Why DC is Making a Comeback in Data Centers

April 12, 2018 at 8:00 AM


It’s safe to say that the environment has become a hot button issue lately. We are having more conversations about how people are affecting the environment and what we can do to lessen those effects. That said, did you know that data centers create an ecological footprint as big as the airline industry? In fact, in the last few years, data centers have consumed more power than the entire UK. Needless to say, data centers are energy consuming monsters. But what can be done to stop all of that energy usage? There’s no way we’re going to disassemble all of our data centers. That’s where DC power comes in.


At the end of the 19th century, there was the first ever battle for technology standard supremacy: alternating current (AC) vs. direct current (DC). In the end, AC came out on top. Though there are many DC devices still used today, AC has long reigned supreme as the primary standard for power. But now that we are rethinking energy usage, use of DC is again on the rise, especially high-voltage direct current (HVDC) which allows for low-loss bulk transmissions of electrical power over long distances.


Massive amounts of unused electricity disappear throughout data center systems. Energy is lost in cooling, air conditioning, processors and the distribution of power. Traditionally, data centers transform AC voltage into DC power and then convert it back into AC. The problem is that during each conversion from AC to DC and back to AC, energy disappears in the form of heat loss. This energy loss gets worse as the heat loss is cooled and discharged, which requires more components that create more heat.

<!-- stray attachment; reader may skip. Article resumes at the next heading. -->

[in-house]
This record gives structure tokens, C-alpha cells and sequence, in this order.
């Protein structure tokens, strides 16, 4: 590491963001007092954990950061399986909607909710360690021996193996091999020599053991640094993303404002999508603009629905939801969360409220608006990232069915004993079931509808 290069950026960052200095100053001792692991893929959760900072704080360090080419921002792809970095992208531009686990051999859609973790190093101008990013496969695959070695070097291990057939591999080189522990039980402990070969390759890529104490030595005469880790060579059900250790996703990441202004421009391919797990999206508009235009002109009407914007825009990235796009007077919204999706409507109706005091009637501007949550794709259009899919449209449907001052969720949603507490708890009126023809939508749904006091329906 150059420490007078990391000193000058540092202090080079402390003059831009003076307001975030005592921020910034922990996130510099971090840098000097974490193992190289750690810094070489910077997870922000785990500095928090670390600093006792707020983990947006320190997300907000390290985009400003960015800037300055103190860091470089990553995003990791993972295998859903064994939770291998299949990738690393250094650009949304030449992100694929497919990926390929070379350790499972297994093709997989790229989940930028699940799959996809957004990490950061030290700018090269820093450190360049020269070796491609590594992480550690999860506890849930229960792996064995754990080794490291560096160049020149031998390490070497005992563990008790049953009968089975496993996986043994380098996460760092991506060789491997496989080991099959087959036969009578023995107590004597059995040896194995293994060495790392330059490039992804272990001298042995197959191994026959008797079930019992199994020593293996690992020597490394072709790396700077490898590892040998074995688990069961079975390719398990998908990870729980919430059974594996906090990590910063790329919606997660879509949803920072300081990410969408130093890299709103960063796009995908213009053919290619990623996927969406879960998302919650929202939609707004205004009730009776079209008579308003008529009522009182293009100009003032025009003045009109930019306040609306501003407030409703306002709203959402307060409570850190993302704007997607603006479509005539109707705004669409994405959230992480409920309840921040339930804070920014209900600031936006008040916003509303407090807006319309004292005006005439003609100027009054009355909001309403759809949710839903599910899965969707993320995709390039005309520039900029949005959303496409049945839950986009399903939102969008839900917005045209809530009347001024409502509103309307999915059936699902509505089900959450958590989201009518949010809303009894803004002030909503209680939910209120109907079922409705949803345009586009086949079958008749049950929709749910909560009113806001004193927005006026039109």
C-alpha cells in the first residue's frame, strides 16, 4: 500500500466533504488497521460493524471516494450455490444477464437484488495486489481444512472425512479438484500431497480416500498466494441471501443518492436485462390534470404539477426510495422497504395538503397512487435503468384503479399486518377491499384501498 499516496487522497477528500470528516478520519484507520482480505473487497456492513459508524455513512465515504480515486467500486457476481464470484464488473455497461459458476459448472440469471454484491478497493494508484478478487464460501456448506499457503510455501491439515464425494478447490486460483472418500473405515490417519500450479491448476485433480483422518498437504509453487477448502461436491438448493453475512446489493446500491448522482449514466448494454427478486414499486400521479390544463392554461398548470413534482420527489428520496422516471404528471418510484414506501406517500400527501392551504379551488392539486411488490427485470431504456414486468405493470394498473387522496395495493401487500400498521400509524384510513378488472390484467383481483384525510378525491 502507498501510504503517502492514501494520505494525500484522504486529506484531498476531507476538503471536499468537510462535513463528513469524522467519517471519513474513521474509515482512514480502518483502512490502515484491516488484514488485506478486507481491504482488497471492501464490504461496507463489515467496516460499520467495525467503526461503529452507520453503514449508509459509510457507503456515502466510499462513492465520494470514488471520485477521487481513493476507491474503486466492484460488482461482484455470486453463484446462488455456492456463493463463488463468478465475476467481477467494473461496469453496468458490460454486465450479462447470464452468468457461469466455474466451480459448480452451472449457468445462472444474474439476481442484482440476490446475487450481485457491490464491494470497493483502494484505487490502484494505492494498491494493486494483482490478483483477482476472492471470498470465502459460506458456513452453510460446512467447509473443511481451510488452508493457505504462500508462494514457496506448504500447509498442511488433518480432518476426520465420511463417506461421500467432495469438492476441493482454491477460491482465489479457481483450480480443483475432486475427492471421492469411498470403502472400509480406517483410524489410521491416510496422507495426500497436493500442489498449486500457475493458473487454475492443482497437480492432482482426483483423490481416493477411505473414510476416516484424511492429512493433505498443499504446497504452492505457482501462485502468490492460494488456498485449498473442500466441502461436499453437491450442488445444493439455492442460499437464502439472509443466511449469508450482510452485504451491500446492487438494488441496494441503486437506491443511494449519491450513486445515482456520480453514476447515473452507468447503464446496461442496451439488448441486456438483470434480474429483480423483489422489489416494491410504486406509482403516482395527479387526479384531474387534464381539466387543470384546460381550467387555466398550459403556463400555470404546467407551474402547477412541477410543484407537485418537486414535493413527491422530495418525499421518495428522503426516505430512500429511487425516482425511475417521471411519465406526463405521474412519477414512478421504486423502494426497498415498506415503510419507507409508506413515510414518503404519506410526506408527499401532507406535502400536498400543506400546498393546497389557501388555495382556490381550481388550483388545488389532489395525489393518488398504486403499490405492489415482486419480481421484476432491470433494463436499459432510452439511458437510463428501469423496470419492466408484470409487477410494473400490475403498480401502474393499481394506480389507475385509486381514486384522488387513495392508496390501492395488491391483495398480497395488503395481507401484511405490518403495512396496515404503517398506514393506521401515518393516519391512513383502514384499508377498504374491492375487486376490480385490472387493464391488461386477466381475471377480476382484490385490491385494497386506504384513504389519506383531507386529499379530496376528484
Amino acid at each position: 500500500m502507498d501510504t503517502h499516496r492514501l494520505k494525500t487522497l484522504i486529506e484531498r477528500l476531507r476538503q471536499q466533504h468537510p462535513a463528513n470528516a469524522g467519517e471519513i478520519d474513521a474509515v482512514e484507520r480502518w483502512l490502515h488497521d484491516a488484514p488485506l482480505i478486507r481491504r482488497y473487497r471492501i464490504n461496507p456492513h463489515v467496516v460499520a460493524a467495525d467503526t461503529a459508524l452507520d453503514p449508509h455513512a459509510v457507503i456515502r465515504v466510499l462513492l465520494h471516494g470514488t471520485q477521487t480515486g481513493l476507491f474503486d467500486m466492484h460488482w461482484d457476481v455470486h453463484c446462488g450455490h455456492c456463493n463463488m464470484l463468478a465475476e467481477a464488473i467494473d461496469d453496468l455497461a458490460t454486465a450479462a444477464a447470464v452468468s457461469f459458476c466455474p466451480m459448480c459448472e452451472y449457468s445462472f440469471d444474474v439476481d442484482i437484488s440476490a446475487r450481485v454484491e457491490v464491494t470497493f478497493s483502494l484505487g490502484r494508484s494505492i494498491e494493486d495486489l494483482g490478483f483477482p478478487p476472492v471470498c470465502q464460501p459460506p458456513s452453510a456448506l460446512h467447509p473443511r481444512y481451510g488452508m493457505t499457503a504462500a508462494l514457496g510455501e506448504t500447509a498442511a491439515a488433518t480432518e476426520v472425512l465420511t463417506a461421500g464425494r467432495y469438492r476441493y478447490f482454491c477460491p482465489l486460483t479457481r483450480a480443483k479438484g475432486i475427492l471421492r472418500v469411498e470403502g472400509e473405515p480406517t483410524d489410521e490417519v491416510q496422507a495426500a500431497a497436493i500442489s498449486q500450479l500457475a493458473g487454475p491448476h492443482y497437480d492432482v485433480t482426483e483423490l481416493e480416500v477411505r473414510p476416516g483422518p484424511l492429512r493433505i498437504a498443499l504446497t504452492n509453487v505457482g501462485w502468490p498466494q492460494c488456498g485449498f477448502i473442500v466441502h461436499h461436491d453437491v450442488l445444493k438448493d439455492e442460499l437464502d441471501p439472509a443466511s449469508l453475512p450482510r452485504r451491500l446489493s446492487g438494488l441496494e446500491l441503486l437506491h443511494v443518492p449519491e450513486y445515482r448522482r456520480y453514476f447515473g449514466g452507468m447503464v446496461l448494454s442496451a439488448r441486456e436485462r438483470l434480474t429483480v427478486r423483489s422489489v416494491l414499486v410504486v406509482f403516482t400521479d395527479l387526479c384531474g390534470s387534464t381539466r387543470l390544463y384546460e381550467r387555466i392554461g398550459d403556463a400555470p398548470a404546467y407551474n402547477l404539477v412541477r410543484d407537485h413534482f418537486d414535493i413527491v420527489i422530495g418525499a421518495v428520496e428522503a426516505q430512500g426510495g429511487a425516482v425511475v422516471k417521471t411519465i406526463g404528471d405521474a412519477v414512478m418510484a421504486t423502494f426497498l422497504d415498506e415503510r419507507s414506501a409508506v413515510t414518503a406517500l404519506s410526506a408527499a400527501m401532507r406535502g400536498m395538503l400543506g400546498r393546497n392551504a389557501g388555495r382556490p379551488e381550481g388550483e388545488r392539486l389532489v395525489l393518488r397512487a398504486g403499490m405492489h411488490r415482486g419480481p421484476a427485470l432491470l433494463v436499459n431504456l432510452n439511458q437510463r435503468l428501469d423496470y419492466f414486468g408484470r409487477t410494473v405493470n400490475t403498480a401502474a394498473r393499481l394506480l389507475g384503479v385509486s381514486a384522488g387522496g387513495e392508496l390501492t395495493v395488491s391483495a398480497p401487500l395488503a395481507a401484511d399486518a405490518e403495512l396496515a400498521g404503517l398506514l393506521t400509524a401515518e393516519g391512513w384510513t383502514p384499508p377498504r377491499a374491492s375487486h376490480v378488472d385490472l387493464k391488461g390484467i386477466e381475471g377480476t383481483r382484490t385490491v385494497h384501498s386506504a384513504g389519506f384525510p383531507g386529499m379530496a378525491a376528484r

Eliminating the conversion from DC to AC and using DC voltage in data centers might be a perfect solution. If a server is already using DC power, it can continue to be used throughout the chain and any incoming AC voltage can be converted to DC for distribution. Some studies have shown that avoiding multiple transformations and conversion can make power supply to the server 10% more power efficient.  Plus, the architecture of a DC power chain is made up of considerably fewer components than AC, which means less space needed for electrical infrastructure. Systems with fewer components can be installed faster, create fewer errors and are easier to maintain, making them more reliable and cheaper in the long run.


Thus, making the change to DC power could eliminate much of this power loss, save energy, improve the environment and help businesses, but it would require an industry-wide shift in perspective. Worldwide, data centers in several countries already use DC technology, but there are no standards for its use. Efforts are being made to standardize DC power, and while not all have been successful thus far, we might start to see a gradual shift from AC to DC. Skills and knowledge of DC technology will also need to be developed if this were to become the popular standard. Plus, there would need to be an increase in availability of DC components. DC systems do still have some heat loss, and they require air conditioning, fire protection, building control and access control systems. The biggest obstacle will be getting people to recognize that using DC in data centers could have enormous benefits. Once the perception begins to change, people will be more likely to switch to DC data centers and adopt new standards to make data centers more economical and environmentally friendly.


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